Democratic presidential front-runner Hillary Clinton unexpectedly revived the idea of letting Americans in their 50s buy into Medicare as a way of reducing their premiums and out-of-pocket costs. But how viable is that proposal, both policy-wise and politically, given powerful healthcare industry opposition to expanding government-run plans?
During a discussion with voters in a Stone Ridge, Va., cafe last week, Clinton said allowing consumers to buy in to the popular senior program is one approach she's considering to address the problem of unaffordable private insurance premiums. “If you were able to move people 55 or 50 and up, who are the biggest users of healthcare, into the Medicare program—they would have to buy in, but they would be buying into such a big program that the costs would be more distributed,” she said.
She previously proposed letting states establish public plans to compete with private insurers, which her campaign said would “reduce costs and broaden the choices of insurance coverage.” She also suggested last week that she'd like to extend Affordable Care Act premium subsidies to a wider range of Americans. “People shouldn't just—once they get to a certain income level—shouldn't lose all their benefits,” she said.
As first lady, Clinton supported the Medicare buy-in concept after her husband proposed it in 1998 for people ages 55 to 64. There also was an unsuccessful push for the proposal during the late stages of the congressional battle over the Affordable Care Act in 2009.
Supporters argue that a so-called public option would force private insurers to keep their premiums down and improve their benefits and service, while opponents say it would undermine the private markets and shift costs to commercial and employer health plans.
One political advantage for Clinton is that opening Medicare to a broader demographic could appeal to supporters of her Democratic primary opponent Vermont Sen. Bernie Sanders, whose government single-payer plan has fired up his base. And Clinton's concept likely would carry a much lower price tag than Sanders' plan—which the Urban Institute said would cost twice as much as Sanders claims—though it would cover far fewer people.
In a written statement, Sanders said, “We don't need Medicare for some, we need Medicare for all.”
Both advocates and foes of the idea, however, say letting people in their 50s and early 60s buy into Medicare could pave the way for expanding Medicare to a wider segment of the population. And both sides say the devil is in the details, which Clinton didn't lay out in her brief mention of the concept.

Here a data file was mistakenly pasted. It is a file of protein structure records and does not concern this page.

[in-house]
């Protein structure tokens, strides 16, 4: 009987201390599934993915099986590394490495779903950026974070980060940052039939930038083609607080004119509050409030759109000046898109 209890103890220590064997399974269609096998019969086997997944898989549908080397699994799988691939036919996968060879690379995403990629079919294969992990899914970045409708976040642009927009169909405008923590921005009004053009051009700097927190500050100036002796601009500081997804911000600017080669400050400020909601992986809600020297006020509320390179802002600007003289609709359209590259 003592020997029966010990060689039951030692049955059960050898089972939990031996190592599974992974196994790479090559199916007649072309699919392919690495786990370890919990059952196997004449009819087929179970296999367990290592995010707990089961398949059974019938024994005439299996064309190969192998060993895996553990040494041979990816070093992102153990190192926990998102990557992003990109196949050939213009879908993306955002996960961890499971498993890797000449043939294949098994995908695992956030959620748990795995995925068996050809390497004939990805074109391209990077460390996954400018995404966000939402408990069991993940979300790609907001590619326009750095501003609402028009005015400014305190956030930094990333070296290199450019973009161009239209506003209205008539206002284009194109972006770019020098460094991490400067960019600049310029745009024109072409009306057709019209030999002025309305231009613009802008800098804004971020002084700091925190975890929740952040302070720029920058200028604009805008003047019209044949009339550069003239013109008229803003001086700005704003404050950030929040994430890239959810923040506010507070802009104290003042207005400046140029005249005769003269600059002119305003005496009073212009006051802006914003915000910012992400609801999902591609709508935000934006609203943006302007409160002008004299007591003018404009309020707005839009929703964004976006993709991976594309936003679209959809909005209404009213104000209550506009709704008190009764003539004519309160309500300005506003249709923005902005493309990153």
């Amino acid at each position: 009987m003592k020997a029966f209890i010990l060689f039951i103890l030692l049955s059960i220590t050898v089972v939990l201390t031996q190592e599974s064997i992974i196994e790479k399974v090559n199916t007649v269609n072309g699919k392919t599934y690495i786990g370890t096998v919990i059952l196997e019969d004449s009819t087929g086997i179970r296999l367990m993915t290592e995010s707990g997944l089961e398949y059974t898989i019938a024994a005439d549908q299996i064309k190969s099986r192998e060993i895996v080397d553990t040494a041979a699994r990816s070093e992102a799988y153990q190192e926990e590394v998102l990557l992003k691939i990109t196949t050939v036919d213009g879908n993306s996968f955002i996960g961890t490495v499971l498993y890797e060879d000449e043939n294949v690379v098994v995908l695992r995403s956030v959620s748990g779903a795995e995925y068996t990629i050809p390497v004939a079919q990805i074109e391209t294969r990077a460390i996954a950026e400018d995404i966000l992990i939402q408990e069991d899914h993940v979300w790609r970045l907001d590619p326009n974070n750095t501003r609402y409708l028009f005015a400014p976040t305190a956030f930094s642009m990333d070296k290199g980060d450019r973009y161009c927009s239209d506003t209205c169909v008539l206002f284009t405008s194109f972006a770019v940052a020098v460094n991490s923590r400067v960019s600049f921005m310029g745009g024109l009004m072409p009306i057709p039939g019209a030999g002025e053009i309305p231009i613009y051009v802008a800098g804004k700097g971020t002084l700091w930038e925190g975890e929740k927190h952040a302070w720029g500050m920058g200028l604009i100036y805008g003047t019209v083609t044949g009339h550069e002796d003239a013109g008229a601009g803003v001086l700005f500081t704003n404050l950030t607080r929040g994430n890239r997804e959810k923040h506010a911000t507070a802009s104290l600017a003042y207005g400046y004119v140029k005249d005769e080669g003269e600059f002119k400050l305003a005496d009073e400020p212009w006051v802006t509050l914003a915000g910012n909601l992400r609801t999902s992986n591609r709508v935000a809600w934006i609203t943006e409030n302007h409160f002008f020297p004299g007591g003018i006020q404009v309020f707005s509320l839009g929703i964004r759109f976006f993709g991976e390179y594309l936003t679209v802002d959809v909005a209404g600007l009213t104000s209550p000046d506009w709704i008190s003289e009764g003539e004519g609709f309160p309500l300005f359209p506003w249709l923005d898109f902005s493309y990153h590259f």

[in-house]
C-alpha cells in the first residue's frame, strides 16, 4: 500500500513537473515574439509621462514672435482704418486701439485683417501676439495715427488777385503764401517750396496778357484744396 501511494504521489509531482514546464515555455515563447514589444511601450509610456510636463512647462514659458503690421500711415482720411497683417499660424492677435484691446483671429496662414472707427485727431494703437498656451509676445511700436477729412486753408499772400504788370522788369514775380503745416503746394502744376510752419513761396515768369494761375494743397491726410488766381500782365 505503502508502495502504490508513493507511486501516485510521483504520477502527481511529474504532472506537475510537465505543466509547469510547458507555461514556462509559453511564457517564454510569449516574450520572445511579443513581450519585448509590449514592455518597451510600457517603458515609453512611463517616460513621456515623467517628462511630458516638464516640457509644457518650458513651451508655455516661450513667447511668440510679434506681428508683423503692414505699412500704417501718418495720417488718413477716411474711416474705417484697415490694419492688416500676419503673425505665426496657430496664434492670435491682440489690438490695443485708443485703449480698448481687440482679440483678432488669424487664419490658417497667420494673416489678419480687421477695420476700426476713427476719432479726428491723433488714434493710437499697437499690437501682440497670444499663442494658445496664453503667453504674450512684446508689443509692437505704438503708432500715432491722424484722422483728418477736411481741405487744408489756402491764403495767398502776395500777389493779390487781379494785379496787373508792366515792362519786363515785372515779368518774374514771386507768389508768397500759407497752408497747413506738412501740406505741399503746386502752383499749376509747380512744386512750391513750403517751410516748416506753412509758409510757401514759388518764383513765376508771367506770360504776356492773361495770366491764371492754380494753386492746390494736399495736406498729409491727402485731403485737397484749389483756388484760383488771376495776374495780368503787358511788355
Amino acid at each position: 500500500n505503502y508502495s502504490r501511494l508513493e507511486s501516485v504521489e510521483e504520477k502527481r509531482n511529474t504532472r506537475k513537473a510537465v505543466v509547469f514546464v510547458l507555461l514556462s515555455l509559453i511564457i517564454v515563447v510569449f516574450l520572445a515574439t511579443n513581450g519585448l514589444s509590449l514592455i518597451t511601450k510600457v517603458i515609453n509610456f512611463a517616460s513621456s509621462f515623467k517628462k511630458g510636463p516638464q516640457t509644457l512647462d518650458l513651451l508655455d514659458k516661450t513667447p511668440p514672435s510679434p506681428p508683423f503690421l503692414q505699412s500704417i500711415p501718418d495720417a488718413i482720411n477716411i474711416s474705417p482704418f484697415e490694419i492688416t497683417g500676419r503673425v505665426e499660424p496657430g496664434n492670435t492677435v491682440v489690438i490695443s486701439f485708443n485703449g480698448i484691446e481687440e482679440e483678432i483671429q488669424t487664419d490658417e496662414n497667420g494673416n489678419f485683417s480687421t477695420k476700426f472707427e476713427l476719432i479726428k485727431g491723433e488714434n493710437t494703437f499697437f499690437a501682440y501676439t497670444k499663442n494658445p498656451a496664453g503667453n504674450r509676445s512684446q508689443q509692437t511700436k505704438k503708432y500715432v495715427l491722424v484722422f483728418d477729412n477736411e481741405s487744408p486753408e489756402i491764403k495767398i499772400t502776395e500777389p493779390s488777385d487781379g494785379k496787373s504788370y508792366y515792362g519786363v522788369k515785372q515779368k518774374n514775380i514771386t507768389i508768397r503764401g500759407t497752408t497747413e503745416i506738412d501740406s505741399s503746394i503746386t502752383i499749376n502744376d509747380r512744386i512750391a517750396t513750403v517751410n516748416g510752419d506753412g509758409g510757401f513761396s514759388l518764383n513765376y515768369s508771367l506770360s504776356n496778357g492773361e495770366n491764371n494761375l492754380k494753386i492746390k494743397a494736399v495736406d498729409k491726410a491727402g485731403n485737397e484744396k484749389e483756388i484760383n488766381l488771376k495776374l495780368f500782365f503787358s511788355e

Depending on how it's designed, a Medicare buy-in program could strengthen the senior program by bringing younger and healthier people—along with their premium payments—into the Medicare risk pool, said Judith Stein, executive director of the Center for Medicare Advocacy, which supports the concept. At the same time, she added, it could reduce the costs of coverage in the ACA exchanges by drawing out these relatively older people. “It could be a win-win for both programs,” she said.
But insurers, providers and medical suppliers generally oppose any proposal to establish a new public health-plan option, and that feature was removed from the ACA to win passage of the law. “I don't see any difference between (the Medicare buy-in) and the public option,” said Chip Kahn, CEO of the Federation of American Hospitals. “We opposed it in 2009 and 2010, and hospitals would take the same position (now).”
Providers reject the idea, Kahn said, because Medicare is “a rate-regulated system in which government holds all the cards.” He said he would prefer to see the next president focus on improving the ACA's system of subsidized private coverage. “It's unfortunate to bring this up because it's potentially destabilizing to the market,” he said. “It's the wrong proposal at the wrong time.”
Harold Pollack, a liberal healthcare policy expert at the University of Chicago who favors proposals for a Medicare buy-in or a public plan option, acknowledged that trying to open Medicare to relatively younger people would set off a huge political battle with healthcare industry groups and congressional Republicans, just as the public option proposal did in 2009.
But one big advantage of a Medicare buy-in model, Pollack said, is it would allow incremental expansion of public insurance to a younger population, rather than shifting to a single-payer system in one sweeping move. Such a system necessarily would look different from traditional Medicare for seniors. A more limited program would let policymakers work out the details of how to set premium and cost-sharing levels, establish subsidies, design benefits and incorporate managed care, he said.
“This will be a difficult political fight, but the ACA was a difficult political fight,” Pollack said. “Hillary is putting down a marker for something that will be very popular. But it won't go anywhere until the Democrats have a real majority in Congress.”